Flexbox Layouts

The Flexible Box Layout (flexbox) is intended to offer a greater degree of control and flexibility (pun intended) to laying out web pages. Its purpose is to provide an efficient way of laying out, aligning, and distributing elements within a container. Moreover, it can carry out this goal even when the sizes of the child elements are unknown or dynamic.

flexbox diagram flexbox diagram

The flexbox model therefore consists of two levels of nested elements - an outer container element and inner content item elements (the content item elements themselves can have many descendant elements). The flexbox properties help define how the content item elements are laid out within their parent container.

An HTML element is turned into a flexbox container by assigning it the display property of flex. Additional properties then control how the elements contained within our new flexbox container are laid out. These include:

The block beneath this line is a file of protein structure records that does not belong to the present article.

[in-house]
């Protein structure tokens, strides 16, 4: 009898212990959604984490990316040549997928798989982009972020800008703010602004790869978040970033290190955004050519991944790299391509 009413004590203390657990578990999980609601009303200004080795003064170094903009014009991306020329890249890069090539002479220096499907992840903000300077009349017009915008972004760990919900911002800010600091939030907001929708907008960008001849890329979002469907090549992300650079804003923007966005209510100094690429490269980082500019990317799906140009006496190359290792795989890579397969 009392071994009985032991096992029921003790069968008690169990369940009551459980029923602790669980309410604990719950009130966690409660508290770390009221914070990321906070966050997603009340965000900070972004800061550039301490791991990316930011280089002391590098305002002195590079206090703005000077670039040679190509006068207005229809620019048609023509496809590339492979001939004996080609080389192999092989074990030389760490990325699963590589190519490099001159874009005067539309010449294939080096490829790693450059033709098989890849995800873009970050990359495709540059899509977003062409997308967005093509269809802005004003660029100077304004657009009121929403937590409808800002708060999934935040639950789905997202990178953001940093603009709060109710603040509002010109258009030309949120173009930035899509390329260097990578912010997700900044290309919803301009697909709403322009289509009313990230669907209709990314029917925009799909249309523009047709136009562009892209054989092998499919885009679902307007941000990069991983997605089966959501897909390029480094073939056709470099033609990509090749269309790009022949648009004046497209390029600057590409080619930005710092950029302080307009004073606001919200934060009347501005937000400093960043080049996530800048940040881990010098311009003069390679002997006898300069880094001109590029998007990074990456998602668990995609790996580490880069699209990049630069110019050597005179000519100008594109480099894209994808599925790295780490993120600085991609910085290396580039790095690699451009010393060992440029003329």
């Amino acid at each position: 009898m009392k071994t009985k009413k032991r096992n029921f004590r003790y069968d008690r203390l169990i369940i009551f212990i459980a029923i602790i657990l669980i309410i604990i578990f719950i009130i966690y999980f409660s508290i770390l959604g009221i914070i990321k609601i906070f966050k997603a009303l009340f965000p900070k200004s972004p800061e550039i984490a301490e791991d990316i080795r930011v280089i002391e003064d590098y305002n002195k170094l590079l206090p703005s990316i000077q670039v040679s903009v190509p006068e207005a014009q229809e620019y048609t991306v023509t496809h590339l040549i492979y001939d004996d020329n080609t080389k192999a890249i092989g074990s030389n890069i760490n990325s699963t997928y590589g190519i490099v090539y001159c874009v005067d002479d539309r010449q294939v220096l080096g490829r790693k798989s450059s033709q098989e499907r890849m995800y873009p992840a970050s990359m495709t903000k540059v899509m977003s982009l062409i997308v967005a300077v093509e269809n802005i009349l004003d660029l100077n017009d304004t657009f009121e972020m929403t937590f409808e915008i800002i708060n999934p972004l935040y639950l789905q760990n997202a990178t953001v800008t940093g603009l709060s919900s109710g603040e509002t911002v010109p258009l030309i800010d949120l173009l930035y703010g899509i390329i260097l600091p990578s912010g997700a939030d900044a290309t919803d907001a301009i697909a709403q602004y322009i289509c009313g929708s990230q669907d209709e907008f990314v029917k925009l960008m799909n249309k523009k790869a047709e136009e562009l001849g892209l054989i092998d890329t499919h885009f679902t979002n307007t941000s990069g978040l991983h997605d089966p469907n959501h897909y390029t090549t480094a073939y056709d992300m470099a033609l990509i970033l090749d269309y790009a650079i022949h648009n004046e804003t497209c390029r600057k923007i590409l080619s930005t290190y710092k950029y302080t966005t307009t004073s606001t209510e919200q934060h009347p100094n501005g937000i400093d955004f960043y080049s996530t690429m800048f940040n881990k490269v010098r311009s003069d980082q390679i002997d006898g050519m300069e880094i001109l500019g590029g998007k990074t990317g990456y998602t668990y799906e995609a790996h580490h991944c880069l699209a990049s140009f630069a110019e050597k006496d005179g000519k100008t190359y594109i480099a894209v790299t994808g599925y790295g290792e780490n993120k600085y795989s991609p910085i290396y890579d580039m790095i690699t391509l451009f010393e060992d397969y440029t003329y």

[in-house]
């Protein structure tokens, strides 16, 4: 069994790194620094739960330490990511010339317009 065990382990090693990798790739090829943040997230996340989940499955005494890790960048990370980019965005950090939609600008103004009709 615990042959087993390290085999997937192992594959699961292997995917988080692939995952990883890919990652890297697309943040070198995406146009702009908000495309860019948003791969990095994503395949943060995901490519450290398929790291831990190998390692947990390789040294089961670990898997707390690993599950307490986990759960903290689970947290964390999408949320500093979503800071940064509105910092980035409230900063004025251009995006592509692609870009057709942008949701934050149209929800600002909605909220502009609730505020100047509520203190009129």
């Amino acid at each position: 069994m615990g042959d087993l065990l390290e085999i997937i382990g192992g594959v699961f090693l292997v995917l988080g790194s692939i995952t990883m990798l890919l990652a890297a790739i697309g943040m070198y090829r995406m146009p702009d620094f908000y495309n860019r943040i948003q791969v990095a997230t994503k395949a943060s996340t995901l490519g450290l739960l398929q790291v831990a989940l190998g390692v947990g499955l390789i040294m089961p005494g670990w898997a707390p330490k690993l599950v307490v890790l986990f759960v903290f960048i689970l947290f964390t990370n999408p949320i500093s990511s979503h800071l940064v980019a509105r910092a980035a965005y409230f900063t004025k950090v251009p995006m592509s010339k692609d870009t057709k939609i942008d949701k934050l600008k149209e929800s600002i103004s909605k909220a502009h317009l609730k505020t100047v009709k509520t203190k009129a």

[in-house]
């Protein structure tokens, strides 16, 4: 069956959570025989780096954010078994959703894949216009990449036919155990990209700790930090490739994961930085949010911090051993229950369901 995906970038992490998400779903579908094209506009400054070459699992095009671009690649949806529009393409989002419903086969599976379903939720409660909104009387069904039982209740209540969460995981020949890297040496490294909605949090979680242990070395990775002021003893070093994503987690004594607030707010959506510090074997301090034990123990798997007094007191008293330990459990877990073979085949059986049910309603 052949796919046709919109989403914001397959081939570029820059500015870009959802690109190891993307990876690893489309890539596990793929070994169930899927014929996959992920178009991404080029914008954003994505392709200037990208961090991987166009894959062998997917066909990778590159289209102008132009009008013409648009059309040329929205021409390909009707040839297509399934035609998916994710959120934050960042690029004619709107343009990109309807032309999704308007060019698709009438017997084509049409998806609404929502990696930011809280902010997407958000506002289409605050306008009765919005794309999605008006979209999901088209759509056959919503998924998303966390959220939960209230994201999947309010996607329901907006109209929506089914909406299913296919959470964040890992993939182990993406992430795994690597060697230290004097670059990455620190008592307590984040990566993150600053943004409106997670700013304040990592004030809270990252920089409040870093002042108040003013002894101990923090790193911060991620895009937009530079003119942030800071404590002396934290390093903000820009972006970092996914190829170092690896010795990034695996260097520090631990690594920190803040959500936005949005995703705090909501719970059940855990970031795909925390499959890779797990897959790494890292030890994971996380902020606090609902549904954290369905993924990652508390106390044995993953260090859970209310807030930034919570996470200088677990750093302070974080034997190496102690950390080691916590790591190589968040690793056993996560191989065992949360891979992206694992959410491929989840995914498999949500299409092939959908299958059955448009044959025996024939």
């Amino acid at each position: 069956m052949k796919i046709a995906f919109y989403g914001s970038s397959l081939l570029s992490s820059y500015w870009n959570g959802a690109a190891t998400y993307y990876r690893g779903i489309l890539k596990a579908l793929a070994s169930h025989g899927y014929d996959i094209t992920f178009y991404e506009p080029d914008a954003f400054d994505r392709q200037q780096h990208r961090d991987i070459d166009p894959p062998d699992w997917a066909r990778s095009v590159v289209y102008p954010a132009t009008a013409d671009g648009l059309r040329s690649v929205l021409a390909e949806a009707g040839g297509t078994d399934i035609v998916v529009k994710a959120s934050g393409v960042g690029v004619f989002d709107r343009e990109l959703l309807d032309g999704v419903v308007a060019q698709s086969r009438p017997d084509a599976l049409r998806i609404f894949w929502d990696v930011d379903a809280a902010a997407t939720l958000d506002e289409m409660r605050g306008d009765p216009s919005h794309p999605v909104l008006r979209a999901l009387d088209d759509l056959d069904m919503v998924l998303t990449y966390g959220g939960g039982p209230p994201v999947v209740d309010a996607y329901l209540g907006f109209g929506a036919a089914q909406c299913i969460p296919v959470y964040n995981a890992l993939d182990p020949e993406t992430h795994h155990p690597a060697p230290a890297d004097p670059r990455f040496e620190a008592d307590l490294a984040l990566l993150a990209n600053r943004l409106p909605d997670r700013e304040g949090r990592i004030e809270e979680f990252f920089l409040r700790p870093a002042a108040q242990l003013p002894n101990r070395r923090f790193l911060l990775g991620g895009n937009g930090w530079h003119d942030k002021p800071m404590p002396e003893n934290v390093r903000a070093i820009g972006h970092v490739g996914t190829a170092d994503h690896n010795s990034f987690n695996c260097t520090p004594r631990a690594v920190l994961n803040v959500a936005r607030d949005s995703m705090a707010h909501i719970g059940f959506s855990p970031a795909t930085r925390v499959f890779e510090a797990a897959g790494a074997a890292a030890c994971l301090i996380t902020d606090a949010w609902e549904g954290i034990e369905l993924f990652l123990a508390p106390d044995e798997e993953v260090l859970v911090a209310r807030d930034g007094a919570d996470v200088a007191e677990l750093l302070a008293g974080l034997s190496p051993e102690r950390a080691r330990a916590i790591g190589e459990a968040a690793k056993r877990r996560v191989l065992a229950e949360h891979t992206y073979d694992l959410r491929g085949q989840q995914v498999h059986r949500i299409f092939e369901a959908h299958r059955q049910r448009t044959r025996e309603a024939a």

flex-direction determines how items are laid out, either row, column, row-reverse, or column-reverse.

wrap-items determines if the row or column wraps into multiple rows or columns. Its values are no-wrap (default), wrap, and wrap-reverse.

justify-content defines how content items will be aligned along the main axis of the container (horizontal for rows, and vertical for columns). Its possible values are: flex-start, flex-end, center, space-between, and space-around.

align-items defines how content items are aligned along the secondary axis of the container (vertically for rows, and horizontally for columns). Its possible values are flex-start (the default), flex-end, center, stretch, and baseline.